Susquehannock State Park
Four properties along the scenic Lower Susquehanna River comprise the Susquehannock State Park Complex. The 224-acre Susquehannock State Park is on a wooded plateau overlooking the Susquehanna River in southern Lancaster County. Besides the outstanding view, the park offers a variety of recreational opportunities for year-round fun. Scenic views of the river abound just north at Pinnacle Overlook, and northwest at Urey Overlook. Samuel S. Lewis State Park has picnicking, kite flying and a view of the river.
Scenic Views: Hawk Point Overlook offers visitors a glimpse of the Conowingo Reservoir, the northernmost and largest of several hydroelectric impoundments on the lower Susquehanna. Straddling the Pennsylvania and Maryland border, the reservoir generates hydroelectric power and cooling water for the Peach Bottom nuclear reactors while also serving as a popular boating and fishing destination.
Located downriver on the far left of Hawk Point, visitors can see Mount Johnson Island, the world’s first bald eagle sanctuary. For many years, Mount Johnson Island hosted a pair of nesting bald eagles. Visitors can use the optical viewer or binoculars to spot eagles, osprey, turkey vultures and black vultures that regularly soar by these cliffs using columns of rising air called thermals.
Wisslers Run Overlook gives an excellent view of the Susquehanna’s naturally rocky riverbed. The overlook also provides a view of the Muddy Run pump storage hydroelectric plant with the impressive 21-span Norman Wood Bridge and Holtwood Dam in the background. The Osprey nest on the large power line towers in front of the overlook.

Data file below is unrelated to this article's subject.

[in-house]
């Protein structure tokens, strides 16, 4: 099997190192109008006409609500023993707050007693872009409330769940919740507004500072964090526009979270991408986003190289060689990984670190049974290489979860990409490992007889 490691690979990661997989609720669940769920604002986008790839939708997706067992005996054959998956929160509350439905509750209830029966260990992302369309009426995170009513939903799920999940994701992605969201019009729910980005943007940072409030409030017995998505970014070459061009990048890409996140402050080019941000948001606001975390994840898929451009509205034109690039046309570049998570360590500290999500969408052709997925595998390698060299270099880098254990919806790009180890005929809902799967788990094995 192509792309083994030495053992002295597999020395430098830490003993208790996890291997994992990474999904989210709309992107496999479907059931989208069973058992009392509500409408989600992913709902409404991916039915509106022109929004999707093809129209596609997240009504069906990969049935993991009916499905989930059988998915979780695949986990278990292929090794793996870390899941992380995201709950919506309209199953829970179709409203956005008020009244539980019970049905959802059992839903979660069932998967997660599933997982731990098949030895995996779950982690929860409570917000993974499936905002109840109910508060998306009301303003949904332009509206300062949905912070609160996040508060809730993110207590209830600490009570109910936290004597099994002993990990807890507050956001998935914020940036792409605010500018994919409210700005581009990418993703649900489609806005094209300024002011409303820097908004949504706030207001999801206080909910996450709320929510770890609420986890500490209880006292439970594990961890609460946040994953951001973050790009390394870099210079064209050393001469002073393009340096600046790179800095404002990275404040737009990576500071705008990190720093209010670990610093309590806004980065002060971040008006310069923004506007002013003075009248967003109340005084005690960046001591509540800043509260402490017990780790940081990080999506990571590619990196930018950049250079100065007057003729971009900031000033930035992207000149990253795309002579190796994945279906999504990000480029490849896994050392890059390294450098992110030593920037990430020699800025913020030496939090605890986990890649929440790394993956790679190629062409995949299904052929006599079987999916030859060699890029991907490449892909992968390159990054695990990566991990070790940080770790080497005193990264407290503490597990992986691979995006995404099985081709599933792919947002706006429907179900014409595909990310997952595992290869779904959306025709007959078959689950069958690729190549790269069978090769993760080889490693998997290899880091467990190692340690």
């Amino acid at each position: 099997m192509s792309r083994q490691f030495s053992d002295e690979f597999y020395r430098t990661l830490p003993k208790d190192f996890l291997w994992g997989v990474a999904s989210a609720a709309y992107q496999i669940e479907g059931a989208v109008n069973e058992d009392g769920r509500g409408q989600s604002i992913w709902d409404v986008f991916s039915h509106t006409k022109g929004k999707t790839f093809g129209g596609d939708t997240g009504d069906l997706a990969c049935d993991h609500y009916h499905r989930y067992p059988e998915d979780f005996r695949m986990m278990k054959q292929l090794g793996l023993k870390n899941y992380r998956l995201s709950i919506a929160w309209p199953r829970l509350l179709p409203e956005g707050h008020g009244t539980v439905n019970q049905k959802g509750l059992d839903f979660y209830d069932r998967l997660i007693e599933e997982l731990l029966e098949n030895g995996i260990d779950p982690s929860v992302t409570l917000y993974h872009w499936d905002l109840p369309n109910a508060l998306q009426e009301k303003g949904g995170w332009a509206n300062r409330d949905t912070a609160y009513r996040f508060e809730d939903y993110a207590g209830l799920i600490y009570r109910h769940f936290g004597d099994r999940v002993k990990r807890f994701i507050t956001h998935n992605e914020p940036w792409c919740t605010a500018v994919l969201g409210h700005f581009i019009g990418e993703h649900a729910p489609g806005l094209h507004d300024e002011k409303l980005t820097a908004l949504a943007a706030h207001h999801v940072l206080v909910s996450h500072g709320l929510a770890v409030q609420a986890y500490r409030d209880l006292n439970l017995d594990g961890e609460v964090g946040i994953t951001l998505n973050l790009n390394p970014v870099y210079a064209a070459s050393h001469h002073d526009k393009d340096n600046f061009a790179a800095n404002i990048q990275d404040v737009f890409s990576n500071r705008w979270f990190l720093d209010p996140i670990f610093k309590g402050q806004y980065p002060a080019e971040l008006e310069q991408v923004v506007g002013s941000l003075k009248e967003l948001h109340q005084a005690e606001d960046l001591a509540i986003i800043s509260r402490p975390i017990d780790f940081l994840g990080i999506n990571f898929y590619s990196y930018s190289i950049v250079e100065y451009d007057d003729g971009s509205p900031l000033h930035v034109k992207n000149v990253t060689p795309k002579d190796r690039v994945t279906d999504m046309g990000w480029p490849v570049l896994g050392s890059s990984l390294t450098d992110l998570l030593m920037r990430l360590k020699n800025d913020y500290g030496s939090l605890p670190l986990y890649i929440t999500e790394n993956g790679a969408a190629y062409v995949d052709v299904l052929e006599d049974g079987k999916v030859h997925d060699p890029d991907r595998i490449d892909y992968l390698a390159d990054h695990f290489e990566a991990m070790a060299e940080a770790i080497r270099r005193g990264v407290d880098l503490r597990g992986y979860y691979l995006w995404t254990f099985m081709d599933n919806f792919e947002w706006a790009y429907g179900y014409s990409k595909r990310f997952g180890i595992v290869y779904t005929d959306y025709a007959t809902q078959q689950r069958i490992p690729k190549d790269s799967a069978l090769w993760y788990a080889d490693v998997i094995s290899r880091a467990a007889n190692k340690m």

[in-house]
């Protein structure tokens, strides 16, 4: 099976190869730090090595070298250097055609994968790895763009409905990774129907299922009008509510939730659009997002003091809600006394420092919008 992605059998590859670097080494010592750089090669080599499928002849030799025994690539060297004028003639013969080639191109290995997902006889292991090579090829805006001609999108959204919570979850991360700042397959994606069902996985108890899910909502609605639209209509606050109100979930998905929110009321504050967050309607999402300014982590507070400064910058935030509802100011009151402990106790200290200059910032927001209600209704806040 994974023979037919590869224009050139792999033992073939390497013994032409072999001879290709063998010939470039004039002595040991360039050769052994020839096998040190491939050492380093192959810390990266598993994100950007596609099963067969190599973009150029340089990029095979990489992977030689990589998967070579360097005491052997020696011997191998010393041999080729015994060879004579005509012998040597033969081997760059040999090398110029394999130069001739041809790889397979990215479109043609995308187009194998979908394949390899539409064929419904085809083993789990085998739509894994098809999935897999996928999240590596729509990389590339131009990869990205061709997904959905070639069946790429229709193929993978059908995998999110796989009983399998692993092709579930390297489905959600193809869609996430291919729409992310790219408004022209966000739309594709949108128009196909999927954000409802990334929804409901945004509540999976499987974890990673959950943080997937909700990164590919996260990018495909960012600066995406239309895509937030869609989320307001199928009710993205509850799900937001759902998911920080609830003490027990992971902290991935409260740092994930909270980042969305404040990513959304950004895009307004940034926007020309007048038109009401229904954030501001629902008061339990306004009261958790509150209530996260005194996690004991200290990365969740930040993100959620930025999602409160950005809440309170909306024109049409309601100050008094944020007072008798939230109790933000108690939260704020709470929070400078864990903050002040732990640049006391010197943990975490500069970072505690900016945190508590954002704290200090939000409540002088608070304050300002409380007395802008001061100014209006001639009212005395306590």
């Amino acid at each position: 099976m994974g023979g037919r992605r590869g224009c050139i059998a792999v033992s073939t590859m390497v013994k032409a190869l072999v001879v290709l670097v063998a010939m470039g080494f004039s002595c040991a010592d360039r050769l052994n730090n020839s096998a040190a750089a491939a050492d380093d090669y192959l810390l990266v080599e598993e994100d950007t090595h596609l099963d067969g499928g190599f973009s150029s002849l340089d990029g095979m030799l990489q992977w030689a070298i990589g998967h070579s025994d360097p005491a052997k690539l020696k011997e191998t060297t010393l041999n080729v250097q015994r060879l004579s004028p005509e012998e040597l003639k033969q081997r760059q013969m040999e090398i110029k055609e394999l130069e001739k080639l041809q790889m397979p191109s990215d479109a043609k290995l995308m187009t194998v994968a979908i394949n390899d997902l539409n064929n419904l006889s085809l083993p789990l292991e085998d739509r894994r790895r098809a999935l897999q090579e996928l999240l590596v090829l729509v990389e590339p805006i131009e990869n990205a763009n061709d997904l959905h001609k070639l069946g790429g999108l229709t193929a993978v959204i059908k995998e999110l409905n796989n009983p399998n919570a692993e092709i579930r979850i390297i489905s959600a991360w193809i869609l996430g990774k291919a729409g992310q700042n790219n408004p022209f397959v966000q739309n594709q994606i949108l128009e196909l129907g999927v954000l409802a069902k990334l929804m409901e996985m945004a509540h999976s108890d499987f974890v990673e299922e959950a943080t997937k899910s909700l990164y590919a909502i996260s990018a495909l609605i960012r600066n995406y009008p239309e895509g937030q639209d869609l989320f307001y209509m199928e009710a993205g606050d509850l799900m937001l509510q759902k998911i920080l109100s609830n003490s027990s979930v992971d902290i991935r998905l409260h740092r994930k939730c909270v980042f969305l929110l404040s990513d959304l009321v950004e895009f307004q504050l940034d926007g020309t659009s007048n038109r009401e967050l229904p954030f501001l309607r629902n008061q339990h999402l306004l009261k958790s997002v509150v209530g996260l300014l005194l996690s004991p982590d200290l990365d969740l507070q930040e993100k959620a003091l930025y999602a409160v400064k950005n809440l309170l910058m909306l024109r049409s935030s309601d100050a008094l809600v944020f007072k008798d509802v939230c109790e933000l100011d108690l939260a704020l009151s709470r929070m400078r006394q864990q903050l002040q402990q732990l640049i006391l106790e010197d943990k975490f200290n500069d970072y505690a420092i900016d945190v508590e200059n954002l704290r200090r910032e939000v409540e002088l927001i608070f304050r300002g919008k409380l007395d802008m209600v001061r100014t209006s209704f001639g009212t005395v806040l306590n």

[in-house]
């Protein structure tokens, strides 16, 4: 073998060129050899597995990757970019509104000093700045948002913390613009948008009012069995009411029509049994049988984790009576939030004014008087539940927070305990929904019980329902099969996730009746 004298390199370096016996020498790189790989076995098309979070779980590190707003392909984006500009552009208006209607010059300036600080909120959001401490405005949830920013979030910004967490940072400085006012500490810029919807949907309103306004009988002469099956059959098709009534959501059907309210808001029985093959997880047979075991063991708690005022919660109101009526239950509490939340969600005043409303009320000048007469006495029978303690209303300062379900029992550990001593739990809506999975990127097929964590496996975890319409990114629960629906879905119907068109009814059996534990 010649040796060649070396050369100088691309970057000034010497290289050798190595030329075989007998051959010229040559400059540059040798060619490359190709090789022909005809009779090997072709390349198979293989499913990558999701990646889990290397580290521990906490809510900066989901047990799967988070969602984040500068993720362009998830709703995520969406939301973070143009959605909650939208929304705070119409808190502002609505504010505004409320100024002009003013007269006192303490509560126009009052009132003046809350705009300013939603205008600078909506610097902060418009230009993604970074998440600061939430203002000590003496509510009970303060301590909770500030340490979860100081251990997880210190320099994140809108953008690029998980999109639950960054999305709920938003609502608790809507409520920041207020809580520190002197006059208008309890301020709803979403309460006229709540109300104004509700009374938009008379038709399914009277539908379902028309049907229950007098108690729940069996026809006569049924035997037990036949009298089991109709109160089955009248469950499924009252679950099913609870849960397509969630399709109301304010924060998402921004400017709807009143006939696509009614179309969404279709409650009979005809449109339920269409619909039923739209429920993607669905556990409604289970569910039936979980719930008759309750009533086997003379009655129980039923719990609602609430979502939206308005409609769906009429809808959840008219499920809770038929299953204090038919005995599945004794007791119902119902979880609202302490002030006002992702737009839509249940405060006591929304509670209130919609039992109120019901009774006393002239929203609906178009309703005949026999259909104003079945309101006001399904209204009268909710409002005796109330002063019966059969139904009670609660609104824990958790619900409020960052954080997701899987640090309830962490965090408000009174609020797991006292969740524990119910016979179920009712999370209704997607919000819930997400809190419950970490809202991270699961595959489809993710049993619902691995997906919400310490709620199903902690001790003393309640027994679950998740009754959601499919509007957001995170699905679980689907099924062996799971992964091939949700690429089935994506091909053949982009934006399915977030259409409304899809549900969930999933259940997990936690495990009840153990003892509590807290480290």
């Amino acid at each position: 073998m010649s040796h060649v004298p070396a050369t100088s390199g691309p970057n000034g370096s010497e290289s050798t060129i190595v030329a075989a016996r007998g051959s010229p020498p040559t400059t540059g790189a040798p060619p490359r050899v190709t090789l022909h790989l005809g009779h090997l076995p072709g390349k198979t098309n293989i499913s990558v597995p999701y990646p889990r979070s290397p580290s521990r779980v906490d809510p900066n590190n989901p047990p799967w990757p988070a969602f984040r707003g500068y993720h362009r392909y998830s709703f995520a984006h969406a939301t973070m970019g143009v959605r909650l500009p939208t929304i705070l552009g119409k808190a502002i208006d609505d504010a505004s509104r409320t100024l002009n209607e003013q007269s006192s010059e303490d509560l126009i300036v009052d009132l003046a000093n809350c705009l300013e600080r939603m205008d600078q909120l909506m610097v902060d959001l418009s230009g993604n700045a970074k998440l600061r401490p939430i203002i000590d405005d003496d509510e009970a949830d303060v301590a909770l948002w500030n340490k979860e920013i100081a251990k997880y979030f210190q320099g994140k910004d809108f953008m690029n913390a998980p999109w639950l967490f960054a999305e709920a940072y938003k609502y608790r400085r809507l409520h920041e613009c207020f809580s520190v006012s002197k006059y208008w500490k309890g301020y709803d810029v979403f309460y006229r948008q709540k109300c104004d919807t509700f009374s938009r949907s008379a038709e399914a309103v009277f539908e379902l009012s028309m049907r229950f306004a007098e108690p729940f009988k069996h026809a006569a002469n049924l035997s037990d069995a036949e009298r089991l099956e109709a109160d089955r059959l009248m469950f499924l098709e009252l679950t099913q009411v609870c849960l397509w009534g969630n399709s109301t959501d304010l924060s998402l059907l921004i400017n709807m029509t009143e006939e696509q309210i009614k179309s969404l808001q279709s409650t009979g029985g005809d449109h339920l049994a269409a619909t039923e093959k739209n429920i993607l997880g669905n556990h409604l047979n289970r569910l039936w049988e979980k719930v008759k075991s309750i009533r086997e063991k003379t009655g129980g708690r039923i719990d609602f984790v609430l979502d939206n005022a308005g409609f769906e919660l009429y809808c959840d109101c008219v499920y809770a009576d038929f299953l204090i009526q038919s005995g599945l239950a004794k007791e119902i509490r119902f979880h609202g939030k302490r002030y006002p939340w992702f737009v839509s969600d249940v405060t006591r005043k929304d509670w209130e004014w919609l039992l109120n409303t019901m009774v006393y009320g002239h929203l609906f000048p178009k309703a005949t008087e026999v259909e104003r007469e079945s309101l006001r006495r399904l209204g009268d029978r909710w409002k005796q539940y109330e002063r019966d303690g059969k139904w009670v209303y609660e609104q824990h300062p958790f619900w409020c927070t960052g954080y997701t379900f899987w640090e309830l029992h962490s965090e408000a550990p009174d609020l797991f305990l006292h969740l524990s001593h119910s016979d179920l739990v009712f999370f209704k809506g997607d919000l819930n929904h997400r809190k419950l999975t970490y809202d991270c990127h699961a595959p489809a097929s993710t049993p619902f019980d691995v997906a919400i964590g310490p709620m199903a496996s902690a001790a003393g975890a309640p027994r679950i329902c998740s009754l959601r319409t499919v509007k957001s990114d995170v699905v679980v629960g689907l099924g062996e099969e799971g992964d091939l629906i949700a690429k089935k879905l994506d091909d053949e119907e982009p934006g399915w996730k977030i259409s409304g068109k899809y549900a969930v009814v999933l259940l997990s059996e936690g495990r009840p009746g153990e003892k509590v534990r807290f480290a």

Panoramic views of the Susquehanna River can be seen from the 380 feet high overlooks of the park complex. When enjoying the views, visitors should remain a safe distance back from drop-off areas and children should be closely supervised.
Picnicking: More than 80 picnic tables and 20 grills are spread throughout both sunny and shaded areas of Susquehannock State Park. Parking, water fountains, restrooms, a playground, volleyball court, horseshoe pits, and two softball fields with backstops and benches are easily accessible. Two large picnic pavilions with grills, water, electric outlets and lights can accommodate larger groups and special events and may be reserved up to 11 months in advance for a fee.
Horseback Riding: The trails of the park provide a beautiful setting for horseback riding, although it is prohibited at the overlooks and on Rhododendron Trail. Several shaded hitching rails for horses are located in the park to accommodate riding clubs and horse drawn wagons.
Hiking: 5.6 miles of trails
Chimney Trail: 0.35 mile, more difficult hiking
Fire Trail: 0.33 mile, more difficult hiking
Five Points Trail: 0.7 mile, most difficult hiking
Holly Trail: 0.5 mile, easiest hiking
Landis Trail: 0.6 mile, more difficult hiking
Nature Trail: 0.3 mile, easiest hiking
Overlook Trail: 0.55 mile, more difficult hiking
Pine Tree Trail: 0.31 mile, most difficult hiking
Pipeline Trail: 0.24 mile, easiest hiking
Rhododendron Trail: 1.2 miles, most difficult hiking
Spring Trail: 0.4 mile, easiest hiking
Cross-country Skiing: Visitors enjoy cross-country skiing on more than 2 miles of park trails including the Pipe Line, Chimney, Landis, and Overlook, as well as throughout open fields.
Organized Group Tenting: The four organized group campsites can accommodate various group sizes. Qualified adult and youth groups may reserve space in the organized group tenting area for overnight use. Call toll-free, 888-PA-PARKS (888-727-2757) for reservations.
Explore organized group tenting for more information.
Access for People with Disabilities
Ballfield and Hawk Point pavilions, upper and lower restrooms, Hawk Point Overlook and the park office are fully ADA accessible.
If you need an accommodation to participate in park activities due to a disability, please contact the park you plan to visit.